GREEN BAY, Wis. -- The Green Bay Packers are the first team in NFL history to win at least 13 regular-season games in three straight seasons, and if they don’t reach the Super Bowl, they would set another milestone.
And it’s not a good one.
There have been eight teams to win 39 games during a three-year span, and all of them reached at least one Super Bowl. The Packers are looking to follow suit.
Add that to the usual pressure that comes in the one-and-done playoffs -- plus the possibility that this could be Aaron Rodgers’ last season as their quarterback -- and the Packers have plenty of reasons to be tense heading into Saturday night’s NFC divisional playoff game against the 49ers at Lambeau Field (8:15 p.m. ET, Fox).
“I'm not gonna lie,” Packers offensive coordinator Nathaniel Hackett said of dealing with the intensity of the postseason, “it’s hard.”
But the tension and pressure that comes with the playoffs isn’t unexpected or unique to the Packers in this year or any other.
“I think it’s natural, I really do,” Packers coach Matt LaFleur said. “I think you’ve really got to keep everything in perspective and really just focus on what you have right in front of you, whether it’s the meeting, whether it's the walk-through, whether it’s the practice, just making sure you’re dialed in, you’re locked in, you’re doing everything you can to stay in the moment.
“That’s as important as anything is staying in the moment, knowing and trusting what has gotten us to this point. At the end of the day it’s football, and yeah, obviously there’s a lot at stake. But that is life in this league, and so you’ve got to try and compartmentalize that as best you can and try to keep it as normal as possible.”
The divisional round hasn’t been the problem. Last year, the Packers eased by the Los Angeles Rams 32-18, and in the 2019 season Green Bay beat the Seattle Seahawks 28-23. The NFC Championship Games have been another story. Last year’s mistake-filled game against the Tampa Bay Buccaneers and the blowout loss at the 49ers the year before still hang over this team.
Rodgers, who is on the verge of winning his second straight MVP, has as much to do with what happens to the Packers over the next month as anyone. His playoff record since the Packers’ Super Bowl XLV victory is 7-8. In those 15 games, he’s thrown 10 interceptions.
There have been five instances of a player winning the MVP in consecutive seasons, and only one -- Peyton Manning in 2013 and 2014 -- didn’t reach a Super Bowl in at least one of those seasons.
Throw in the uncertainty over Rodgers’ future -- whether he’ll be back in Green Bay next season, wants a trade or will retire -- and it would be understandable if this postseason had a do-or-die feel.
Rodgers, however, insisted this week that it does not.
“That seems a little morbid,” he said. “I think football mortality is something that we all think about, and we all think about how many opportunities we're gonna be afforded moving forward, and each one is special. Each season is different and unique in its own way, as has this one been. There's four teams left on the NFC side. We're one of them. We get to host playoff games. This is a special opportunity. We're not gonna make it bigger than it is.
“We've gotten this far being level-headed and even-keeled and not riding a roller-coaster of emotions, and we're gonna keep on doing the same thing. So if it was good enough to get us this far, it's good enough to get us past this point.”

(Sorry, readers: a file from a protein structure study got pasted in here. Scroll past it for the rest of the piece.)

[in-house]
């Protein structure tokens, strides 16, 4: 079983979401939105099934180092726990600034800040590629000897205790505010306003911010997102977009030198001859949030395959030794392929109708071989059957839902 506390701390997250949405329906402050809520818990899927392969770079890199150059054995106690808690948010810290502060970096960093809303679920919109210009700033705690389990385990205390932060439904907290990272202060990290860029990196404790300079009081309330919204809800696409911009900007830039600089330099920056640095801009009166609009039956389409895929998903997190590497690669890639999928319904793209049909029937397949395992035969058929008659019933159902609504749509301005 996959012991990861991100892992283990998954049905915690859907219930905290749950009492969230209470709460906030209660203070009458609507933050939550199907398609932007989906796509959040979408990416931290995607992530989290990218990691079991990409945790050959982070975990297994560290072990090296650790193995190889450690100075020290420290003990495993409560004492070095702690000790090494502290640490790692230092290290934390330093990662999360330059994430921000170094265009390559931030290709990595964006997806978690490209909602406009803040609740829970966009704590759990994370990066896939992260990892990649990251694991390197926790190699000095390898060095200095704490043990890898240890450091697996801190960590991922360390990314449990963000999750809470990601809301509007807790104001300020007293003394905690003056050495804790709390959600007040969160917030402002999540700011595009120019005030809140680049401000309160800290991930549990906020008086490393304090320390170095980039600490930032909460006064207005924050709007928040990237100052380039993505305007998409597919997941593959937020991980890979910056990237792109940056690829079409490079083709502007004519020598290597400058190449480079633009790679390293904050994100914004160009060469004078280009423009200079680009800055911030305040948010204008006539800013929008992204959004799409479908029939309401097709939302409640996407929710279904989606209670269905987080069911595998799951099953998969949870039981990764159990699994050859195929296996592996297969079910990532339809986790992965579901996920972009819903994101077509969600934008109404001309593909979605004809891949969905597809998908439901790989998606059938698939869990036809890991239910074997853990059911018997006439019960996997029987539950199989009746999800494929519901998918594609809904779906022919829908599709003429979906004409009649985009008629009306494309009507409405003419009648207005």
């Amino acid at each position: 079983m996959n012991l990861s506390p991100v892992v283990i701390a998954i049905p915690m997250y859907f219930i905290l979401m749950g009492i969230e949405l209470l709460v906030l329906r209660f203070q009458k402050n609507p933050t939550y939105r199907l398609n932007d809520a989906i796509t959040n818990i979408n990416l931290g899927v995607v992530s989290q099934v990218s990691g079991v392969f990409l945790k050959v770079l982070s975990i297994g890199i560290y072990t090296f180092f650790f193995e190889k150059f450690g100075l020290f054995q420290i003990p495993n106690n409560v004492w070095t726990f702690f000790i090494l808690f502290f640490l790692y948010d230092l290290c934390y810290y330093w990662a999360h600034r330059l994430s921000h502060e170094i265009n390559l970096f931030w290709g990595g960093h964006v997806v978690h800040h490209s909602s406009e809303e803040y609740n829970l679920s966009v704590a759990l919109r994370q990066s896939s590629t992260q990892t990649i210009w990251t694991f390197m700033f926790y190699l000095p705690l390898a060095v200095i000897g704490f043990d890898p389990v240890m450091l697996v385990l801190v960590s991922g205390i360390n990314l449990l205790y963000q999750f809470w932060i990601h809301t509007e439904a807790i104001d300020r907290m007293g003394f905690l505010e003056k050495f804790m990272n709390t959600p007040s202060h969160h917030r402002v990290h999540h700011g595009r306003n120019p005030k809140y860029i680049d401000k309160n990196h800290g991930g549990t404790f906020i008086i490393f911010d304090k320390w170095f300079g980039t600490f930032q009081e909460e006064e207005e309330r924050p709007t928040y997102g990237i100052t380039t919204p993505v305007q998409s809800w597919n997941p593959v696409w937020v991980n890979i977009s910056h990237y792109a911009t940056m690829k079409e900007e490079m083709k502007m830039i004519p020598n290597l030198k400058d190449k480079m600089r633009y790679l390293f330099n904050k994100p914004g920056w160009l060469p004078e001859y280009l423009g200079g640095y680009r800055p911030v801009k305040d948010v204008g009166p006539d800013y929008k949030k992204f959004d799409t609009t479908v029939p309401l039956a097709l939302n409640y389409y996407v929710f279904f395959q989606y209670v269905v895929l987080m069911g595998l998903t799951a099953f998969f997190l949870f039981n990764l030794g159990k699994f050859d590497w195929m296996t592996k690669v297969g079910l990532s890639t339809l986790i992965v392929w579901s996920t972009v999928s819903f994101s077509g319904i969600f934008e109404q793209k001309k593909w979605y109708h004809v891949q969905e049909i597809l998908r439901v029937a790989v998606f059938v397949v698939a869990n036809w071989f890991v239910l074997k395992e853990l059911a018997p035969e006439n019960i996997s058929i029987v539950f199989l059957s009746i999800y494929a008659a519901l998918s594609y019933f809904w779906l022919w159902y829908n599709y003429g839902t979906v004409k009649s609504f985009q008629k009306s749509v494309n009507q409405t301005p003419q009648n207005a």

It sounds like Rodgers has held true to that in the locker room and around teammates.
“He’s the same guy every day, fun-loving guy,” running back Aaron Jones said of Rodgers’ playoff approach. “I love being around him. But he lets you know, ‘Hey, this is playoff football, no need to change anything we’ve done, continue to do the same things but with just a little urgency.’”
Or there’s the way veteran receiver Randall Cobb looks at it. Cobb, who returned to the Packers in July in a trade that Rodgers requested upon a condition of his return, is well aware of “The Last Dance” feeling some have attached to this season.
“Some people can say that; for me, I don’t see it as pressure,” Cobb said. “We play a game, and I’m so thankful for this game and everything it’s given me. I’ve lost in these moments so many times. I’m not going to put that pressure on myself because I’ve done it before. I’m going to go out there and I’m going to play ball. I’m going to do what I know how to do.
“The pressure is … we don’t need to add any extra pressure; we’ve got enough pressure in our lives living enough. So I’m just going out there and playing ball.”
That’s better than not being in this position at all, which was the case for Cobb the last two seasons. After eight years in Green Bay, he played for the Cowboys in 2019 and the Texans in 2020. Neither made the playoffs. That made watching his former teammates in the NFC Championship Games two years in a row excruciating.
“I wish my wife was here to answer the question, because I remember the day of that game (vs. the 49ers), I couldn’t talk,” Cobb said. “I didn’t want to be around anybody. I was sitting in a room by myself; I wouldn’t even let her watch the game with me. I went into a room by myself and watched the game. It was a dark place. I was actually really worried about myself mentally because I just didn’t know.
“I really thought like, ‘Dang, I must really be the problem. It must’ve really been me.’ Again, that might be the pressure that I put on myself in those situations, in that scenario. Yeah for me to be on the team for eight years and they win the Super Bowl the year before … and then they are getting ready to go to the Super Bowl the year after I leave, that was heavy. That was heavy for me to deal with. But we’re here. We’re here now, and we’ve got an opportunity in front of us.”